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‘Savage Harvest’ – Hope in humanity amid unfolding tragedy

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By Vinod Taksal

Book Review: “Savage Harvest – Stories of Partition”; Author: Mohinder Singh Sarna, Translated by Navtej Sarna; Publisher: Rupa Publications India Pvt.

Ltd. 2013. Price: Rs.295

The Partition was a traumatic chapter in the history of sub-continental India. Some two million people are said to have been slaughtered on either side of the religious divide, sacrificed to fanaticism and hatred. Over 20 million people were displaced. It was the biggest peace-time carnage-

One that dwarfed war-time violence.

Mohinder Singh Sarna was among the millions who suffered. He endured, witnessed and lived through it when the world around him was crashing down to recount the horrors, loss and pain. What he felt, saw and heard those days found words later in his outpourings in poems, volumes of short stories and novels and then again in epic poems.

But his Partition stories stand out.

“Perhaps this is because I passed through that cataclysm unprotected … I saw humanity sobbing as it breathed its last. It shook my faith in mankind and in life,” he wrote in 1990 in “Meri Sahityik Svaijeevni”.

The Partition, as Sarna tells us, seared many generations, from father’s father to son’s son, withered grandmas and crushed granddaughters. The land from Delhi to Rawalpindi was soaked in blood. Once lush farms were strewn with the dead and covered with ash from burning piers and smoky shells of houses.

The babus and leaders in Delhi couldn’t have in their wildest dreams dreamt of what nightmares they were about to unleash when they red-inked a line on paper to demarcate India and Pakistan. The boundary line divided villages into “us” and “them”, set once friendly neighbours at one another’s throats, and tore families apart, never to come together again.

“Savage Harvest” tells of the stories of riots and rapes, plunder and pillage, arson and killings. These acts of violence were to permanently fracture society, leave a deep imprint on arts and culture in the decades to come, and most importantly wreck the psyche of the people far beyond the geographical confines of the holocaust.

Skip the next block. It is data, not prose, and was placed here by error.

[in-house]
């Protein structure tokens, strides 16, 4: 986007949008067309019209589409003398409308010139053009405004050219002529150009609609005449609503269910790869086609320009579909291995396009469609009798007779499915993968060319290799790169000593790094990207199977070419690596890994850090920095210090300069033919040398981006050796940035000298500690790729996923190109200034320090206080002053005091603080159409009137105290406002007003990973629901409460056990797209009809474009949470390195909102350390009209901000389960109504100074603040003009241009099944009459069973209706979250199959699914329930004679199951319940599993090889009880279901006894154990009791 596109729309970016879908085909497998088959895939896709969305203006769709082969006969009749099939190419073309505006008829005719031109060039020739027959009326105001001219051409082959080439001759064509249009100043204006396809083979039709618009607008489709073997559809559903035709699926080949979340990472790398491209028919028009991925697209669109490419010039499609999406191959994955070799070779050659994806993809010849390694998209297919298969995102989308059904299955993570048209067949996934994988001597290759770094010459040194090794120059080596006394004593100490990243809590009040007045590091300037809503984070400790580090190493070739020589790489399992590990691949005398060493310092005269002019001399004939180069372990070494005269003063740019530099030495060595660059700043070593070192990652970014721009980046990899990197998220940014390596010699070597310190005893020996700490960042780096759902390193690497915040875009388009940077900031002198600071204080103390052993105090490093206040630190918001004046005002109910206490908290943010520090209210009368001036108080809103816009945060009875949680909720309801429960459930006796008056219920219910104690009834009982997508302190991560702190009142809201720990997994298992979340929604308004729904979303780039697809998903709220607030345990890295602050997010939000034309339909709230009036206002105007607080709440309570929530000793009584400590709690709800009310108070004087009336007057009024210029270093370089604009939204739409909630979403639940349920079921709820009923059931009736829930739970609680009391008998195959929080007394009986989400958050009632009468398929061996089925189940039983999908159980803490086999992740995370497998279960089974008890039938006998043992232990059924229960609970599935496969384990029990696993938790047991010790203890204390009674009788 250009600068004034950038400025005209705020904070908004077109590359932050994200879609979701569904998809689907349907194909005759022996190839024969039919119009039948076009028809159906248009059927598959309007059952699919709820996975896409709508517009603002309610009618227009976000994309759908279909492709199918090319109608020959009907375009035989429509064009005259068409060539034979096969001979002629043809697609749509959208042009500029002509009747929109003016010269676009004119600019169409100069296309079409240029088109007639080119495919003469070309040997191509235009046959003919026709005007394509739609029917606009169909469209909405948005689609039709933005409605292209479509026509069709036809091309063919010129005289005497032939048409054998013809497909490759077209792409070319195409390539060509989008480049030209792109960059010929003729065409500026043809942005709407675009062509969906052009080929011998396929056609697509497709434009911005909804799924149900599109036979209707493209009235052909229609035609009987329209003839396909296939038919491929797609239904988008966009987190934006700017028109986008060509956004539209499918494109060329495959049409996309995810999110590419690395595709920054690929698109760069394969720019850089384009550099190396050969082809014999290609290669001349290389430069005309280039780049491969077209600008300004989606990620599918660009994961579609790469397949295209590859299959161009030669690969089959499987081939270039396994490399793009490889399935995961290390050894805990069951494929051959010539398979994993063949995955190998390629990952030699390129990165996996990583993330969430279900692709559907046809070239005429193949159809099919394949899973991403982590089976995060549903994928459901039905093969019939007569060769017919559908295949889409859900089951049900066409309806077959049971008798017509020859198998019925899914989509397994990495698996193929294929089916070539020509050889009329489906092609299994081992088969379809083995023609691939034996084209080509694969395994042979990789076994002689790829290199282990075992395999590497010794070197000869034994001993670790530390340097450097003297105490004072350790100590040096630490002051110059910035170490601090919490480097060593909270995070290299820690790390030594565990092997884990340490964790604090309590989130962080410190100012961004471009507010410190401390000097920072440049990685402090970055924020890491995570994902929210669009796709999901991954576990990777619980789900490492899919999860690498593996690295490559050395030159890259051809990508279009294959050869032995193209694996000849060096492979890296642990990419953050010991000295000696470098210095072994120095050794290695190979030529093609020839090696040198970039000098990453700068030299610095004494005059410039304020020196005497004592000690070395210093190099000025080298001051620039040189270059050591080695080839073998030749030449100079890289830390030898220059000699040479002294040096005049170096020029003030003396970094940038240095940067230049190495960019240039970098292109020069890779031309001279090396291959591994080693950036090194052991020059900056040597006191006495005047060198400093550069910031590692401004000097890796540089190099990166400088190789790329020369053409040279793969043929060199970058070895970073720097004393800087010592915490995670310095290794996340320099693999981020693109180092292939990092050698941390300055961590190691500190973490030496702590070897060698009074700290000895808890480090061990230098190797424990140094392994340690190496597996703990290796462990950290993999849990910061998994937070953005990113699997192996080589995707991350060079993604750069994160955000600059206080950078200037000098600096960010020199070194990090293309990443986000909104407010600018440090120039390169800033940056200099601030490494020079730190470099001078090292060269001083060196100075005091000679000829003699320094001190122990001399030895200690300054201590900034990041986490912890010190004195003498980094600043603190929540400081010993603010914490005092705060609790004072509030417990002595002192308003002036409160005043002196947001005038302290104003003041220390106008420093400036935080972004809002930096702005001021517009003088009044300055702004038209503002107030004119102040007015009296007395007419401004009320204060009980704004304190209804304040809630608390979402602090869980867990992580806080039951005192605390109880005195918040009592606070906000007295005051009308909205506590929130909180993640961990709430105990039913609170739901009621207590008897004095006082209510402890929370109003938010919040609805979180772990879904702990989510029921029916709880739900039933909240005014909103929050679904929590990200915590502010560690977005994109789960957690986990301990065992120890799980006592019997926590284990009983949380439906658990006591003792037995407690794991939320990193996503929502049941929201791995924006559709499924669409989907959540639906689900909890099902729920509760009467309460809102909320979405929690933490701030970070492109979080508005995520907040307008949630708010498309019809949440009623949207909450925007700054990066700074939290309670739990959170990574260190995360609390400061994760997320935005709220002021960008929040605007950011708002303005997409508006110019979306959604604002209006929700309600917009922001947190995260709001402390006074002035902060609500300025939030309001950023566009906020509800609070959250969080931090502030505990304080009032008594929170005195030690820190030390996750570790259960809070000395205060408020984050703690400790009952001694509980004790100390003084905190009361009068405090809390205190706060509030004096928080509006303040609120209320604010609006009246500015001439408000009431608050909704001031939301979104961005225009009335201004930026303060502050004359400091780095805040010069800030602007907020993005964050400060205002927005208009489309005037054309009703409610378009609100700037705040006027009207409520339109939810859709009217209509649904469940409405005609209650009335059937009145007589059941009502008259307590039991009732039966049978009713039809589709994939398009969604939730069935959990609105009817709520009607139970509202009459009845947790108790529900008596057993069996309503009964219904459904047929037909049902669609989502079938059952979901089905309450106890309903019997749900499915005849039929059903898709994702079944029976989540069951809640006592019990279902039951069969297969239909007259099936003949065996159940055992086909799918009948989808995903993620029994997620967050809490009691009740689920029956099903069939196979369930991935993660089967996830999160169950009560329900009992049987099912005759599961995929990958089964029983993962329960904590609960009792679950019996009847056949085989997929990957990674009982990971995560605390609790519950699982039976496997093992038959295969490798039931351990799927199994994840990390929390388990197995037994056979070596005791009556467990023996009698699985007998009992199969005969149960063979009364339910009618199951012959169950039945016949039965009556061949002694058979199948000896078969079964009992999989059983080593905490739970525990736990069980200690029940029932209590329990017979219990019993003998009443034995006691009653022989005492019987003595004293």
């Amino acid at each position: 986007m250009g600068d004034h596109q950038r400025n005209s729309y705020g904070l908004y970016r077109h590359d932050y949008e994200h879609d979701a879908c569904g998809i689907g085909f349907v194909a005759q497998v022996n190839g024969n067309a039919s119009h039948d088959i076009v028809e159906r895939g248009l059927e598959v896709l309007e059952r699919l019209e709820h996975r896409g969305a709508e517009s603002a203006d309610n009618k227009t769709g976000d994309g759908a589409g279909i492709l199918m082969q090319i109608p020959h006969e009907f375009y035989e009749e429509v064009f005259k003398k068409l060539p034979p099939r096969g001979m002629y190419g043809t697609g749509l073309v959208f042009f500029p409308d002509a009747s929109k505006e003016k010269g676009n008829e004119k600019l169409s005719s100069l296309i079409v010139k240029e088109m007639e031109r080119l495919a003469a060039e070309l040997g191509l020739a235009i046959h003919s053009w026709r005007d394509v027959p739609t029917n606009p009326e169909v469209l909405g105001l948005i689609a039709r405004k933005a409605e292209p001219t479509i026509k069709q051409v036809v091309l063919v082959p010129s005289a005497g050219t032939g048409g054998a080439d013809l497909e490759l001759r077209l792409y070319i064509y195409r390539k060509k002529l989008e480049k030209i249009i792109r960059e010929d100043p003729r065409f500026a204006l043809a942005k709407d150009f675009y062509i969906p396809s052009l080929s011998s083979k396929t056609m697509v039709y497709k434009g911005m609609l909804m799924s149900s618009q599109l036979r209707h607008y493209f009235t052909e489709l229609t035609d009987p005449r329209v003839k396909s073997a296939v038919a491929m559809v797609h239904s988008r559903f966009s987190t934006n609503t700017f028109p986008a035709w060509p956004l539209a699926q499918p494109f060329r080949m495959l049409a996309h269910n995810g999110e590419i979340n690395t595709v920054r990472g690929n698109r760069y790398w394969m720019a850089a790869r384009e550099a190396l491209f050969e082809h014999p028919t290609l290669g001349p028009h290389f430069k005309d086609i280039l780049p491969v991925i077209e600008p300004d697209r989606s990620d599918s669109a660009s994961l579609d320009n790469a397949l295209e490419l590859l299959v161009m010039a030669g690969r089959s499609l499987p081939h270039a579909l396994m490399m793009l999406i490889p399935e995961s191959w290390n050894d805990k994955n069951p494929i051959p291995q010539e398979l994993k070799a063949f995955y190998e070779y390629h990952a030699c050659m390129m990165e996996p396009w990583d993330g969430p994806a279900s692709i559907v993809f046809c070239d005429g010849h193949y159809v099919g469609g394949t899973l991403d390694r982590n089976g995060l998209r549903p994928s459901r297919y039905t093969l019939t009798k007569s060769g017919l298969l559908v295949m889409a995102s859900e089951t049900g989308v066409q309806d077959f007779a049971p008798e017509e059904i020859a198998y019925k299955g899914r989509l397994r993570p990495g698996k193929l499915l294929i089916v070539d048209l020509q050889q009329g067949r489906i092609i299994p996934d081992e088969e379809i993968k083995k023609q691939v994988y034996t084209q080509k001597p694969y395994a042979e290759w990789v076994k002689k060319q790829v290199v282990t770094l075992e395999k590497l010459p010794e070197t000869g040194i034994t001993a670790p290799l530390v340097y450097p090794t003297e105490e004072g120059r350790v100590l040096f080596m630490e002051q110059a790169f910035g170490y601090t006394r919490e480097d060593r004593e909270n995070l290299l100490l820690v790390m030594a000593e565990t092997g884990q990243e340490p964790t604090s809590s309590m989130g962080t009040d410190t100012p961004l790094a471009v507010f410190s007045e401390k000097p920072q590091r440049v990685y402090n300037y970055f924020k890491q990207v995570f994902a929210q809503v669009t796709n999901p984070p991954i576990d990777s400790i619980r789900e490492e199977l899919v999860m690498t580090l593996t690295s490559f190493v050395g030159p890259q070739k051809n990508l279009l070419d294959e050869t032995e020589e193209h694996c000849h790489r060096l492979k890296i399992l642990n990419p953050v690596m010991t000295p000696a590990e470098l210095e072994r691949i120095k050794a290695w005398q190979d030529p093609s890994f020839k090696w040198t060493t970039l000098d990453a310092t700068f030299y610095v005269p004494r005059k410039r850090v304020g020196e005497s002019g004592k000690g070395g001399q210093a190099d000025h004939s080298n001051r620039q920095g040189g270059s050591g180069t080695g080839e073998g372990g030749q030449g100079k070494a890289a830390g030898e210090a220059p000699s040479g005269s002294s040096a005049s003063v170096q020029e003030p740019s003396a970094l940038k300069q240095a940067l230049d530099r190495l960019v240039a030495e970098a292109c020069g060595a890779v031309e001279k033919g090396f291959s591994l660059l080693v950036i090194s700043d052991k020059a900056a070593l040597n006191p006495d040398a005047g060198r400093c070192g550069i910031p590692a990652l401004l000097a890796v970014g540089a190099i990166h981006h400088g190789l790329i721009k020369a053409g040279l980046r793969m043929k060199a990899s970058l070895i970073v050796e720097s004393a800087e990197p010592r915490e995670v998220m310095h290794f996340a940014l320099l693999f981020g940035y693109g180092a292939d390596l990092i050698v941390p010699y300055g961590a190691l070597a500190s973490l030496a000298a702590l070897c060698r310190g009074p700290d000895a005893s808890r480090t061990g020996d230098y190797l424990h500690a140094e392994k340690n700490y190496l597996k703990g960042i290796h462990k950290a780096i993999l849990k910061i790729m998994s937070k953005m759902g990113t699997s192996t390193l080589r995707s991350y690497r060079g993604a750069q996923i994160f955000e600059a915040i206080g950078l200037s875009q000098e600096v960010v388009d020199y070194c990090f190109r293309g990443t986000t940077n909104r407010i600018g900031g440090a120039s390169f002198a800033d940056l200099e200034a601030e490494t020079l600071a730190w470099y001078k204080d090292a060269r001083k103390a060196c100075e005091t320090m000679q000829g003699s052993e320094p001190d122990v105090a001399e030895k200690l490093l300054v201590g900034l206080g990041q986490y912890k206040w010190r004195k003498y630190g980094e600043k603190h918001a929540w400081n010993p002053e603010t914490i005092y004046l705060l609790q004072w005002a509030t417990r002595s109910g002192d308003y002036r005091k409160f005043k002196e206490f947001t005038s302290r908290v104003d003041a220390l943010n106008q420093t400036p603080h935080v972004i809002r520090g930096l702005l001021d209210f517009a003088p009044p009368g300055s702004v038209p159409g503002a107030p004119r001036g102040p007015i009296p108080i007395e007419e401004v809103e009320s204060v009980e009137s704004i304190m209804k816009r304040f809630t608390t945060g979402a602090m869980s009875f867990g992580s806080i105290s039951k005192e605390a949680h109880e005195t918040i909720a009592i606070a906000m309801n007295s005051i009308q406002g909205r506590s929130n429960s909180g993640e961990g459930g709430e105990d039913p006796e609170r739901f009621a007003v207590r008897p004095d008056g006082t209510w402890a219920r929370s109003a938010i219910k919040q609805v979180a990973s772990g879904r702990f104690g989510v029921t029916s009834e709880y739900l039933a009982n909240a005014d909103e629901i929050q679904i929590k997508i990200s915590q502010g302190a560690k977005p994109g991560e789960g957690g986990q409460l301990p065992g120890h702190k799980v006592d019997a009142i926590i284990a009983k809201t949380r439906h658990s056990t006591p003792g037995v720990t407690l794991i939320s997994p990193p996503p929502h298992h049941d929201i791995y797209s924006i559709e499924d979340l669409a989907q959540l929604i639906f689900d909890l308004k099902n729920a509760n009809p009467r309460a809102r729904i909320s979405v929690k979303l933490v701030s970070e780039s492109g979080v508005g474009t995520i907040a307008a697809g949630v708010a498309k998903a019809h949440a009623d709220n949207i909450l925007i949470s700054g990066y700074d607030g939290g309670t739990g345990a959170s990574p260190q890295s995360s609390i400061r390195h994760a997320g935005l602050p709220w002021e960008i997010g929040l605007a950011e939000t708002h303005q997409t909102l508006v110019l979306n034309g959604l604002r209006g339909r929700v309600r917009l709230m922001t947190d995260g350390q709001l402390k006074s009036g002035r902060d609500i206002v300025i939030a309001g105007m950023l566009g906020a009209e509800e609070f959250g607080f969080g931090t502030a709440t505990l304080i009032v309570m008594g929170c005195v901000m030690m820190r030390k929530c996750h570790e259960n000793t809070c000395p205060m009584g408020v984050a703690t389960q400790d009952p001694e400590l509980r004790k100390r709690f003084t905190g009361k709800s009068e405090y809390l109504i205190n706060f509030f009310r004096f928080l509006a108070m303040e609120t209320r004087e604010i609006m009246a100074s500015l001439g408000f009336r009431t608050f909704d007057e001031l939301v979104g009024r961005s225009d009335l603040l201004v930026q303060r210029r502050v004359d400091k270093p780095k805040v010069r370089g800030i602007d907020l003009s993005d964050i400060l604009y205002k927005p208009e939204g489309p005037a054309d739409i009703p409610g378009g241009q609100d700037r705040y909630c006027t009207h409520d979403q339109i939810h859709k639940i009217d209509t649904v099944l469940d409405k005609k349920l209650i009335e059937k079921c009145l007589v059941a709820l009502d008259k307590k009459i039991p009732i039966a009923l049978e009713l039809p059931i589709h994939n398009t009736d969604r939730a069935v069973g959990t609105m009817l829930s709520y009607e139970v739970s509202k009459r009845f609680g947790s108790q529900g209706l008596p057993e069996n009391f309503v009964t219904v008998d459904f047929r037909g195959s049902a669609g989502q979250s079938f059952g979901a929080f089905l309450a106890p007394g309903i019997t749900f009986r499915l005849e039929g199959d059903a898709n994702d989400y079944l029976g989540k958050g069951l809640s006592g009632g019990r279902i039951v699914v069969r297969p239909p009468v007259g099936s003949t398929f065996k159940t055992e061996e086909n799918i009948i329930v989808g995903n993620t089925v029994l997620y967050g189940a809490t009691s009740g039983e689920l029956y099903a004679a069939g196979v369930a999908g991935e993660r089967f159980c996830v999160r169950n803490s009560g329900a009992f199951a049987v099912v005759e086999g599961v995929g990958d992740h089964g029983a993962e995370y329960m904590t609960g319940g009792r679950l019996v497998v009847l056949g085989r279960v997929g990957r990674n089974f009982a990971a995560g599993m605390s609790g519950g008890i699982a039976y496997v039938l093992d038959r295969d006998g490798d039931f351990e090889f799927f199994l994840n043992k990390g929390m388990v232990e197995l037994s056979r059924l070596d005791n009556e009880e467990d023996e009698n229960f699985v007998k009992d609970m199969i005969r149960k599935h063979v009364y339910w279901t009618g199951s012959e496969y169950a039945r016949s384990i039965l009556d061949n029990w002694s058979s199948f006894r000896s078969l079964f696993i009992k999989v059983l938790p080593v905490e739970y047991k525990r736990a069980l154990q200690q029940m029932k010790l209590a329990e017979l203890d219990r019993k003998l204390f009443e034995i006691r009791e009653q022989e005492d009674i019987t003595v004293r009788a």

Was everything lost forever? Sarna’s stories unfold tragedies, but also uphold the hope in humanity. They rejuvenate faith.

Meet the characters whom Sarna brings alive with deft expression.

The village iron-monger, fearful of his brigand son, is hammering out a pile of sickles the gang would use later in the night to chop down the infidels.

Shabir, the strapping young man, risking his life, rescues an abducted girl from his own rogue uncle. And Syeda, a god-fearing housewife, cuts her husband down with a glance full of contempt, impelling him to cast into the fire a spinning wheel he had looted.

Religious divide does not stand between an old Muslim faithful and his Sikh landlady when her entire family, and even daughters and a dog, have fallen to a frenzied mob. It is, in fact, piety and vision of his mother reading the Quran that saves a sex-starved middle-aged Kashmiri Muslim from sinning when he chances upon a young Kashmiri woman as godsend.

But these are not the stories of just courage and compassion. Sarna blends the heart-wrenching with the heart-warming.

Like the story of a distraught Sikh mother baring her own bosom before her son incensed at his parading of hapless Muslim women naked in the streets of Delhi. Or another of an elderly Sikh woman refugee taking under her cover two young Muslim girls stripped of their clothes when a mob was about to lynch them in revenge for the violence on the border they had not even seen.

And while Partition provides the ashen background to his tales, in some Sarna delivers a sting in the tail.

Meet then, a middle-aged officer in New Delhi who at a get-together at his house throws out the father of a prospective groom for his niece whom he had seen slaying an innocent Muslim in the killing fields of the border. Or, a Muslim woman from India who breaks off her daughter’s marriage proposal in Islamabad because of the would-be groom’s father’s obsession with the Kashmir problem.

There also are the delightful stories of a postal clerk who wins the heart and hand of a young woman assistant to whom he scribbles notes because he thinks she is deaf and mute, and of vegetable seller Bashir Ahmad who offers to take his wife to Barnala years after settling in India only because he hears an Azaan in the town and feels safe.

The underlying social message in Sarna’s stories is that hate and violence cannot have a place in society and have indeed no religion. Basic human values must be the guiding spirit in any society.

Originally written in Punjabi, the stories have been translated by Sarna’s diplomat-son Navtej, who too has a way with words.

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